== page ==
Knowledge is constantly shared between pair programmers, from tips on programming language rules to overall design skill.[5] In "promiscuous pairing", each programmer communicates and works with all the other programmers on the team rather than pairing only with one partner, which causes knowledge of the system to spread throughout the whole team.[2] Pair programming allows the programmers to examine their partner's code and provide feedback which is necessary to increase their own ability to develop monitoring mechanisms for their own learning activities.[5]
Team-building and communication
Pair programming allows team members to share problems and solutions quickly making them less likely to have hidden agendas from each other. This helps pair programmers to learn to communicate more easily. “This raises the communication bandwidth and frequency within the project, increasing overall information flow within the team.”[2]


There are both empirical studies and meta-analyses of pair programming. The empirical studies tend to examine the level of productivity and the quality of the code, while meta-analyses may focus on biases introduced by the process of testing and publishing.

Empirical studies[edit]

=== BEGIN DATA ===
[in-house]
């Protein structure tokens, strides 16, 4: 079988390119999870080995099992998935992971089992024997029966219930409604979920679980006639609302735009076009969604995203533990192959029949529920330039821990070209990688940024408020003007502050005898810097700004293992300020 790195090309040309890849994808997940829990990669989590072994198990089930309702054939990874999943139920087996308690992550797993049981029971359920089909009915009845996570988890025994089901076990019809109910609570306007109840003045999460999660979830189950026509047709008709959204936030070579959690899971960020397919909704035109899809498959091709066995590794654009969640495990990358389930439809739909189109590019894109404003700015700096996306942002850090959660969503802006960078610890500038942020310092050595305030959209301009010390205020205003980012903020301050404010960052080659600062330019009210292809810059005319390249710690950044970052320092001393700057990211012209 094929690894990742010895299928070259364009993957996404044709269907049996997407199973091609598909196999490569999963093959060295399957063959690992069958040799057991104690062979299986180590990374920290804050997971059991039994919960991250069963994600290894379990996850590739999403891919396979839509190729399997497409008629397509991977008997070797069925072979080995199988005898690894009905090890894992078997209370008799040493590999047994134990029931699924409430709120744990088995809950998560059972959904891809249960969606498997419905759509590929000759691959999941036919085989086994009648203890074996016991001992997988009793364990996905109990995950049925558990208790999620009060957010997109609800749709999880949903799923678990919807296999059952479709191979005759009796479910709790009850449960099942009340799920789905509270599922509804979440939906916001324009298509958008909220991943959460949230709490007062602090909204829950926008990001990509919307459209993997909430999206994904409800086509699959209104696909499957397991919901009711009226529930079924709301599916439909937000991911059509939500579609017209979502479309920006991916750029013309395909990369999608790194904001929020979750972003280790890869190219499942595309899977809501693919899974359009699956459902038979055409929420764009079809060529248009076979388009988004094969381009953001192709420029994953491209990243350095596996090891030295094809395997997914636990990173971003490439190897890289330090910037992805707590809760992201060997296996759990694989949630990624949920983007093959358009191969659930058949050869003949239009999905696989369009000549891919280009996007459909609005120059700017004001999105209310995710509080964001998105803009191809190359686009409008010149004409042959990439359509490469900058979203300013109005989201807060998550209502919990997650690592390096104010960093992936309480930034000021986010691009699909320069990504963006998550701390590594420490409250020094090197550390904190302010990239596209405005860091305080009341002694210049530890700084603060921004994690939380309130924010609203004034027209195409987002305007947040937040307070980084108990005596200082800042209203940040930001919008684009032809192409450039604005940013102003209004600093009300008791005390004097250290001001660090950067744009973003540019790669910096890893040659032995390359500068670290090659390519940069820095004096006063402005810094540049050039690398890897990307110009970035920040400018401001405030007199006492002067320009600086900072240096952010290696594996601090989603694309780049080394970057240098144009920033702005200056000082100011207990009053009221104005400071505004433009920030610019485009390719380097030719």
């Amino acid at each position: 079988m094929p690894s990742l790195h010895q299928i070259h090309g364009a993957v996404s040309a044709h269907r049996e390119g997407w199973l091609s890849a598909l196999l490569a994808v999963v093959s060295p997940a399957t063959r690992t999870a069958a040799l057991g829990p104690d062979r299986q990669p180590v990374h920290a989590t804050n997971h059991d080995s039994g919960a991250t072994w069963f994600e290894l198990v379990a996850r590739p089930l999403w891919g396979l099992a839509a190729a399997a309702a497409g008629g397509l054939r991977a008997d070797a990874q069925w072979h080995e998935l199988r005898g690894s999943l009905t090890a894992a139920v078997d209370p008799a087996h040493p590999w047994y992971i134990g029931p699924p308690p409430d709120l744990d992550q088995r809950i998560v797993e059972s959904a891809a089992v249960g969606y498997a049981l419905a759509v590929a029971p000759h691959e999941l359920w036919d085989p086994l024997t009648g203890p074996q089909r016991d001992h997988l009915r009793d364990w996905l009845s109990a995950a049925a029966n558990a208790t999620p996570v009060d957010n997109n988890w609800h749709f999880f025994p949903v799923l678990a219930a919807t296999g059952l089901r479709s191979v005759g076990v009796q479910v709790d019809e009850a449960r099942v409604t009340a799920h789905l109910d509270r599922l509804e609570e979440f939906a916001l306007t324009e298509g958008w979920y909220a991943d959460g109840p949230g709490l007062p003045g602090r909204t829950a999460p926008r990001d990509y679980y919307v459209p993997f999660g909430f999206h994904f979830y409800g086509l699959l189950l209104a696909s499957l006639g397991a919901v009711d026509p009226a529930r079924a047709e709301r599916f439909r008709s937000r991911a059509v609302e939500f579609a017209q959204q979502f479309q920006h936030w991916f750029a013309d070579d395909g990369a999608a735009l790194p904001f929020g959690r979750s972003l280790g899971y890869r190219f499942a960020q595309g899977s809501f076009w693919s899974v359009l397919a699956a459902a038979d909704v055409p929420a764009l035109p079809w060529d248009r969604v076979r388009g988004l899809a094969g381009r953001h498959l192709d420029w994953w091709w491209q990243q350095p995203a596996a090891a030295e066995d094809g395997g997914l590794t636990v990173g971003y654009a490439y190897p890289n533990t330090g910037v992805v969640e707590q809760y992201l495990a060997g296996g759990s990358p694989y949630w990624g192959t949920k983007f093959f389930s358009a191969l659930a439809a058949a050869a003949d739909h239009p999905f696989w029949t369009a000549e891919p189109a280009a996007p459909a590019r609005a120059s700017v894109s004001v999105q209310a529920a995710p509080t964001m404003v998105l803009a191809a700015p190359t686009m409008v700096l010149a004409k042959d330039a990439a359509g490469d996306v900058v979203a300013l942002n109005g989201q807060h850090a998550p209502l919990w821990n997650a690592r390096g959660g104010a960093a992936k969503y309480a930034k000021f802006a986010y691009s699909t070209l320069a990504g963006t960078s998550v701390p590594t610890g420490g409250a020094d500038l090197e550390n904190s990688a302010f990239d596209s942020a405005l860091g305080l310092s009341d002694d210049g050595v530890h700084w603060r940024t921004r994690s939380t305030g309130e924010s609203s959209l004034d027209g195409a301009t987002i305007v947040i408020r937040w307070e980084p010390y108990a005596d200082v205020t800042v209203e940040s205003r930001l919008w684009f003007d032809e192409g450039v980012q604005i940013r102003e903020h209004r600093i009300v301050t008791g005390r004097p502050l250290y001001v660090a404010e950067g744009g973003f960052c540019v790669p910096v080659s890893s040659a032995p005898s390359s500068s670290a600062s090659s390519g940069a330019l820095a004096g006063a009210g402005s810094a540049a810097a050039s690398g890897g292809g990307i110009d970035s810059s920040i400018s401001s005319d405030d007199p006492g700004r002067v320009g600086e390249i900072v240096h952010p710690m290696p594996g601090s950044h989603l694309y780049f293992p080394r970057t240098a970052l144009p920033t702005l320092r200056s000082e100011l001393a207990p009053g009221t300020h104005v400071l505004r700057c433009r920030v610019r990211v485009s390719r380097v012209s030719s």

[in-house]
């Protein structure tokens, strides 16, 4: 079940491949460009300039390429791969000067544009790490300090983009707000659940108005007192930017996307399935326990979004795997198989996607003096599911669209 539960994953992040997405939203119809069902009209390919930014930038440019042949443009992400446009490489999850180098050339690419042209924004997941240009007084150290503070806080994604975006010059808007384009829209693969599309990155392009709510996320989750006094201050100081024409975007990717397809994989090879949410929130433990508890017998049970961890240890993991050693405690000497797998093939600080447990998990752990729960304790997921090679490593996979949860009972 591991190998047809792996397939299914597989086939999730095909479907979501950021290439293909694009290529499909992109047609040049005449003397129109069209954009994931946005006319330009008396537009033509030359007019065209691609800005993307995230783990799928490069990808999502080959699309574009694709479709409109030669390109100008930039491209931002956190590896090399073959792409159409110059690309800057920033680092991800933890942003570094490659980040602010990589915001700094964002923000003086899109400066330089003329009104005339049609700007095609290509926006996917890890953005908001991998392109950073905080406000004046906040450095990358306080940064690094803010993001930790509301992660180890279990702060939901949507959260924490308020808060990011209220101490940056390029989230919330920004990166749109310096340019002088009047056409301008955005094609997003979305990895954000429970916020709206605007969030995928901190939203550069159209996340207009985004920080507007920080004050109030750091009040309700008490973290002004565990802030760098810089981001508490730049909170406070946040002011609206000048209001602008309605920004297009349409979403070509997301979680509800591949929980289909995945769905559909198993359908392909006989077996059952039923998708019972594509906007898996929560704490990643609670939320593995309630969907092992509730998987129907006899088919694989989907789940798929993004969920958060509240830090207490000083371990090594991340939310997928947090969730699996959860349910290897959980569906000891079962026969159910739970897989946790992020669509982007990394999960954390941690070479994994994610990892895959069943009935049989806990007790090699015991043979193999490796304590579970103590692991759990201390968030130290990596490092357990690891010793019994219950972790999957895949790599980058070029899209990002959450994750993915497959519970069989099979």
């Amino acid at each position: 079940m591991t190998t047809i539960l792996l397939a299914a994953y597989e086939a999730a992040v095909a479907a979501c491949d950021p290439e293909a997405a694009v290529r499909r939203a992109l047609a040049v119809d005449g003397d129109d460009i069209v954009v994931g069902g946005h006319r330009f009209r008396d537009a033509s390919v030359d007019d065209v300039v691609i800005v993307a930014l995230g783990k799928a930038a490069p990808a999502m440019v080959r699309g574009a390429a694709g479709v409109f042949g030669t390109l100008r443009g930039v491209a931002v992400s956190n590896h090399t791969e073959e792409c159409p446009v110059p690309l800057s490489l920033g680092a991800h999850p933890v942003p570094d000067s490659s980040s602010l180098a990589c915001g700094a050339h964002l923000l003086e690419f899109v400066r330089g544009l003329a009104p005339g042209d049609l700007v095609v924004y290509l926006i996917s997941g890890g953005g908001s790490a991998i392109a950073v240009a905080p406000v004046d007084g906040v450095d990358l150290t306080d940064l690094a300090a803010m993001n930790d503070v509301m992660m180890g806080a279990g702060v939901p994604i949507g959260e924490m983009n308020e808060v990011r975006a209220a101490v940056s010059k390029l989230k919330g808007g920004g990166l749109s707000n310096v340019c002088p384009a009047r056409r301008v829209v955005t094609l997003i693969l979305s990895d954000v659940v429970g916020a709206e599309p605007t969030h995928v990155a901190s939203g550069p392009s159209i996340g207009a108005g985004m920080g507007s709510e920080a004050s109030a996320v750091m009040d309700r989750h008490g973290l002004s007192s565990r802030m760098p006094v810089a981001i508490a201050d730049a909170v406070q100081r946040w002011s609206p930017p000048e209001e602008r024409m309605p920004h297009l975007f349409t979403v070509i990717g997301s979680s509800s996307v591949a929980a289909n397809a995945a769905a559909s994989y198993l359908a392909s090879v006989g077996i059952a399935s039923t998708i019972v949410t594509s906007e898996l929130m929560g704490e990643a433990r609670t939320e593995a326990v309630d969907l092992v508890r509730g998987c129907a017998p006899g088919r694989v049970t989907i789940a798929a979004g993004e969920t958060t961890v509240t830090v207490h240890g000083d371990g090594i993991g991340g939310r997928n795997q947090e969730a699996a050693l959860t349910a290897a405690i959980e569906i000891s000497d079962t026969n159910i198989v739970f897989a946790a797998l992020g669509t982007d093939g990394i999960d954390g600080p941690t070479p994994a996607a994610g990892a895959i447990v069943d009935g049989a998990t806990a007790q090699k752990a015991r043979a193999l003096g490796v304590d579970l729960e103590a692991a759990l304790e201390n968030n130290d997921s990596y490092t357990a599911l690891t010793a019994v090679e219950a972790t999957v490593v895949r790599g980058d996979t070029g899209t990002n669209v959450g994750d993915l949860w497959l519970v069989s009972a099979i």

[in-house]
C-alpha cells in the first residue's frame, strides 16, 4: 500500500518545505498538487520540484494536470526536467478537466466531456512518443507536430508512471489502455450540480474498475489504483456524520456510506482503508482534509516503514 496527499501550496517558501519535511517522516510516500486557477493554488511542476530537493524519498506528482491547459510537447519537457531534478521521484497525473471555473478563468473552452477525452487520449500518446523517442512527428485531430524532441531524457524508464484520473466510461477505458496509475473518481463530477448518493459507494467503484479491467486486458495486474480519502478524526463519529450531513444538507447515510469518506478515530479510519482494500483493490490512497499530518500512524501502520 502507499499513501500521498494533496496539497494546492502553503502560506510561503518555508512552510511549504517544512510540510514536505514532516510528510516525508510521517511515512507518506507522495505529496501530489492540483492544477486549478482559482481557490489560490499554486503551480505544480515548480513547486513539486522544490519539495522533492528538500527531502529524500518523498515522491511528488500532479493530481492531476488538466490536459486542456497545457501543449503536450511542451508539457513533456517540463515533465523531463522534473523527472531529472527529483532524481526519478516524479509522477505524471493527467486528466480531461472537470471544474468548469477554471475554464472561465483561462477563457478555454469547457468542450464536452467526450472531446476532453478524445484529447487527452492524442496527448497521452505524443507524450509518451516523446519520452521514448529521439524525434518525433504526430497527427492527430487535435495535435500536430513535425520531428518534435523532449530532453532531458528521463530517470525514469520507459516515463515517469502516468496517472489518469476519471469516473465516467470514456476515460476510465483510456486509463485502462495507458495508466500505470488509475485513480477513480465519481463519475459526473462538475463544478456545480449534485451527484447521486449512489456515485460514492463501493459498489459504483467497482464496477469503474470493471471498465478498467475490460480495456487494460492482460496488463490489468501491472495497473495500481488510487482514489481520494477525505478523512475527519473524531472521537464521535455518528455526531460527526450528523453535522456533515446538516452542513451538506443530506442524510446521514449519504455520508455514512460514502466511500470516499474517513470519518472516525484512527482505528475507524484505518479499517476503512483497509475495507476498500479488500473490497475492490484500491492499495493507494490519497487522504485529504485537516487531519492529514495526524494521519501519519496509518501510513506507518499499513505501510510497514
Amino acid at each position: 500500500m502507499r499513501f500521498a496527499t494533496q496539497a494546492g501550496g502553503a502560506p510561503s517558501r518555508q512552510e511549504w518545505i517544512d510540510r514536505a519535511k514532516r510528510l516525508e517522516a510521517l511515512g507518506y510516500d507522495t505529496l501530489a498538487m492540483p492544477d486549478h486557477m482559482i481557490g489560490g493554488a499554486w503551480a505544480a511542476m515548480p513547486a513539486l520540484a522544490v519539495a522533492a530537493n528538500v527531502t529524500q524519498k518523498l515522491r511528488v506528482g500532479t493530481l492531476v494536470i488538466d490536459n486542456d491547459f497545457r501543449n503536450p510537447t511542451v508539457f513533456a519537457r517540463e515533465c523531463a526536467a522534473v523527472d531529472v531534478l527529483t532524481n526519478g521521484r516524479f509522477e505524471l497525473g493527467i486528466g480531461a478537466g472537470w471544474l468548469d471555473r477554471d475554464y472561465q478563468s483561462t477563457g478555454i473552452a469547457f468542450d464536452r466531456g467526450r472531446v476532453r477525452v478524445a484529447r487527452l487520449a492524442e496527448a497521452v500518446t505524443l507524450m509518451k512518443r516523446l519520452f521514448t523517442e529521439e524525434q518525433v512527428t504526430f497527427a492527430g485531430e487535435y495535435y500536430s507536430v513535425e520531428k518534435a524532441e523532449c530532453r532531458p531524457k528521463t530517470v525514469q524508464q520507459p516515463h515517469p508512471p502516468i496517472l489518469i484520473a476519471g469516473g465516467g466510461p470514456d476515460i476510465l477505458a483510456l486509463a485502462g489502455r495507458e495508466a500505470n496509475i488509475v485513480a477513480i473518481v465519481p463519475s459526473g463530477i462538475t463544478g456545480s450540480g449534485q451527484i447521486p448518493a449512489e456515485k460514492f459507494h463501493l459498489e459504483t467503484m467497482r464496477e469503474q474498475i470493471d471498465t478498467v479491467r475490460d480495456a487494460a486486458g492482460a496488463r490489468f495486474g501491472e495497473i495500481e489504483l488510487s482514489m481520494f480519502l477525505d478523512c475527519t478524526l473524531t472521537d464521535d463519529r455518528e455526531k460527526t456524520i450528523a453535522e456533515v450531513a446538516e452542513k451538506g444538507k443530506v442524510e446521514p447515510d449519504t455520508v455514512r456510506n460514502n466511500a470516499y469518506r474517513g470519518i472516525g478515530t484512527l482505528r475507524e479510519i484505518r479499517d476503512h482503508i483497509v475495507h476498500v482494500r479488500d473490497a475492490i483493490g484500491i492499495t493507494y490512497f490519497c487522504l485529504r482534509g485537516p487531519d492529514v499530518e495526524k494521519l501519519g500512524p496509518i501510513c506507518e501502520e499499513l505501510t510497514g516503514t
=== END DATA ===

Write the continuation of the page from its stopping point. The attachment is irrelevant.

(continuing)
Pairs typically consider more design alternatives than programmers working alone, and arrive at simpler, more maintainable designs; they also catch design defects early.[6]

Although pair programmers may complete a task faster than a solo programmer, the total number of man-hours increases. A manager would have to balance faster completion of the work and reduced testing and debugging time against the higher cost of coding. The relative weight of these factors can vary by project and task. The benefit of pairing is greatest on tasks that the programmers do not fully understand before they begin: that is, challenging tasks that call for creativity and sophistication.[7] On simple tasks, which the pair already fully understands, pairing results in a net drop in productivity.[7][8] Productivity can also drop when novice–novice pairing is used without sufficient availability of a mentor to coach them.[9]